MAY 10, 2018 01:30 PM PDT

Population Genomic Screening: The Alabama Genomic Health Initiative

CONTINUING EDUCATION (CME/CE/CEU) CREDITS: CME | CEU | P.A.C.E. CE | Florida CE
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Speakers:
  • Professor and Chair, Department of Genetics, Director, Heflin Center for Genomic Sciences, UAB
    Biography
      Dr. Korf is the Chief Genomics Officer, UAB Medicine, Wayne H. and Sara Crews Finley Endowed Chair in Medical Genetics, Professor of Genetics, Co-Director of the UAB-HudsonAlpha Center for Genomic Medicine, Associate Director for Rare Diseases, Hugh Kaul Personalized Medicine Institute and editor-in-chief of the American Journal of Human Genetics.
      He is a medical geneticist, pediatrician, and child neurologist, certified by the American Board of Medical Genetics and Genomics (clinical genetics, clinical cytogenetics, and clinical molecular genetics), American Board of Pediatrics, and American Board of Psychiatry and Neurology (child neurology). Dr. Korf is past president of the Association of Professors of Human and Medical Genetics, past president of the American College of Medical Genetics and Genomics, and current president of the ACMG Foundation for Genetic and Genomic Medicine. He has served on the Board of Scientific Counselors of the National Cancer Institute and the National Human Genome Research Institute at the NIH. His major research interests are molecular diagnosis of genetic disorders and the natural history, genetics, and treatment of neurofibromatosis. He serves as principal investigator of the Department of Defense funded Neurofibromatosis Clinical Trials Consortium, the Alabama Genomic Health Initiative, and the Southern All of Us Network. He is co-author of Human Genetics and Genomics (medical student textbook, now in fourth edition), Medical Genetics at a Glance (medical student textbook (now in third edition), Emery and Rimoin's Principles and Practice of Medical Genetics (now in 6th edition), and Current Protocols in Human Genetics.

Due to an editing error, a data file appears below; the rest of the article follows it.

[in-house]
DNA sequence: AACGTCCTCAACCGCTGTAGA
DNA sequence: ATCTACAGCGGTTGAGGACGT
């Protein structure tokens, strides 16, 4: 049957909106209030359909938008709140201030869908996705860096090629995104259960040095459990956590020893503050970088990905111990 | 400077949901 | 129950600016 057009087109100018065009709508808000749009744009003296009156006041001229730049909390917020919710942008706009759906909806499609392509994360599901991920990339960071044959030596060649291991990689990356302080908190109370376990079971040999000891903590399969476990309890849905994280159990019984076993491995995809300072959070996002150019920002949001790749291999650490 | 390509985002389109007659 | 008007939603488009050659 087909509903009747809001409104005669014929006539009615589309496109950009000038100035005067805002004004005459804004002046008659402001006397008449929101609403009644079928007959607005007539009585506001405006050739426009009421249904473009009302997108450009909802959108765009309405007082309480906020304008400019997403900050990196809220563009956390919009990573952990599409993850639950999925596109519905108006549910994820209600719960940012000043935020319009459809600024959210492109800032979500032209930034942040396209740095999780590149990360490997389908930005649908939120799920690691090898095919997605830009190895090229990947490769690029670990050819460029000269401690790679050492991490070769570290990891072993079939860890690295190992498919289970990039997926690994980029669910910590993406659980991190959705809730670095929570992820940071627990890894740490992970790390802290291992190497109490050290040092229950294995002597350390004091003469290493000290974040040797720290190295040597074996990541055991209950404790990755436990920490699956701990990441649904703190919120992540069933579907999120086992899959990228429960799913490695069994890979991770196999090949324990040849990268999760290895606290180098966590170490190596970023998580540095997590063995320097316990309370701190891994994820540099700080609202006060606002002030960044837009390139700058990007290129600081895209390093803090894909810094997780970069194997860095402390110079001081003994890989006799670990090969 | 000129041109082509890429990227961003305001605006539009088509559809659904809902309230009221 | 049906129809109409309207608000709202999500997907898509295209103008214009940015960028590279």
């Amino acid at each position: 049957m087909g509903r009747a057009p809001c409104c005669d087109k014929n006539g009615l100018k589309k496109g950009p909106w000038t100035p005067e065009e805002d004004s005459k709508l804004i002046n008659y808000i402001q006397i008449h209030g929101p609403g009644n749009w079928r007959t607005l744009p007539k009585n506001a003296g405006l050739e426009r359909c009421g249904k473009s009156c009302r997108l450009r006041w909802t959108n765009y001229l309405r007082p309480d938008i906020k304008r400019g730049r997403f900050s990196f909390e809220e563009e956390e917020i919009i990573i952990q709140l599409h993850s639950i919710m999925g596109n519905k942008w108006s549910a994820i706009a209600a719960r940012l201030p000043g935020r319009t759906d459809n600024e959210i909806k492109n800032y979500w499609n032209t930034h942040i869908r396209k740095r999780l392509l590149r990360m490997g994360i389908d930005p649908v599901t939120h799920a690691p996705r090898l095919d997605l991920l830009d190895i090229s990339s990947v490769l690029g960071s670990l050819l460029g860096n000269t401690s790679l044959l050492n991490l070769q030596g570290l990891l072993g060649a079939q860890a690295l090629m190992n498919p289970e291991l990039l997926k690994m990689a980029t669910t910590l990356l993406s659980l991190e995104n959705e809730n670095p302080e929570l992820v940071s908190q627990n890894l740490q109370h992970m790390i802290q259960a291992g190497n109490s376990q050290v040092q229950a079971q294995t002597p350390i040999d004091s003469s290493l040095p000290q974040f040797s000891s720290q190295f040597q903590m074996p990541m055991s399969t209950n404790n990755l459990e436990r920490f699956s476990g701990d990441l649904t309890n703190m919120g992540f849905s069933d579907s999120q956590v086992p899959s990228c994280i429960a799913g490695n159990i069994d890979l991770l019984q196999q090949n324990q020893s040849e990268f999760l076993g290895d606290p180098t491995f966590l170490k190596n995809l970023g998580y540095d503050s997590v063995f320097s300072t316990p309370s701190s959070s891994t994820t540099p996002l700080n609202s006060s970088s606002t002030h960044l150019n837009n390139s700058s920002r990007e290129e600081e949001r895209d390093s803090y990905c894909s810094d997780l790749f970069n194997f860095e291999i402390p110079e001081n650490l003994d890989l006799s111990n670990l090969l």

Abstract:

    As the costs of genomic analysis decline it becomes possible to offer widescale population genomic analysis to screen for genetic disorders.  The Alabama Genomic Health Initiative was established in 2016 with funding from the State of Alabama to establish such a program on a research basis.  The ultimate goal is to offer genotyping to 10,000 adult volunteers in the state.  After obtaining informed consent, a blood sample is obtained, DNA isolated, and genotyping done using the Illumina Global Screening Array.  Pathogenic or likely pathogenic variants in genes associated with actionable disorders are Sanger verified on a separate blood sample, focusing on the ACMG secondary findings list (currently 59 genes).  Participants are informed of no actionable variants found by mail, or contacted by phone by a genetic counselor if an actionable pathogenic/likely pathogenic variant is identified.  They are then offered further evaluation and management in an appropriate specialty clinic, as well as genetic counseling and facilitation of testing other family members.  Participants are also asked to consent to having their genomic data be maintained in a research database, along with medical information based on their electronic health record and/or questionnaires they complete.  We currently do not return pharmacogenomic data, carrier status, or ancestry-related information, though we are considering doing some of these in the future.  The talk will review progress in the Initiative to date and considerations on future return of results and research questions.


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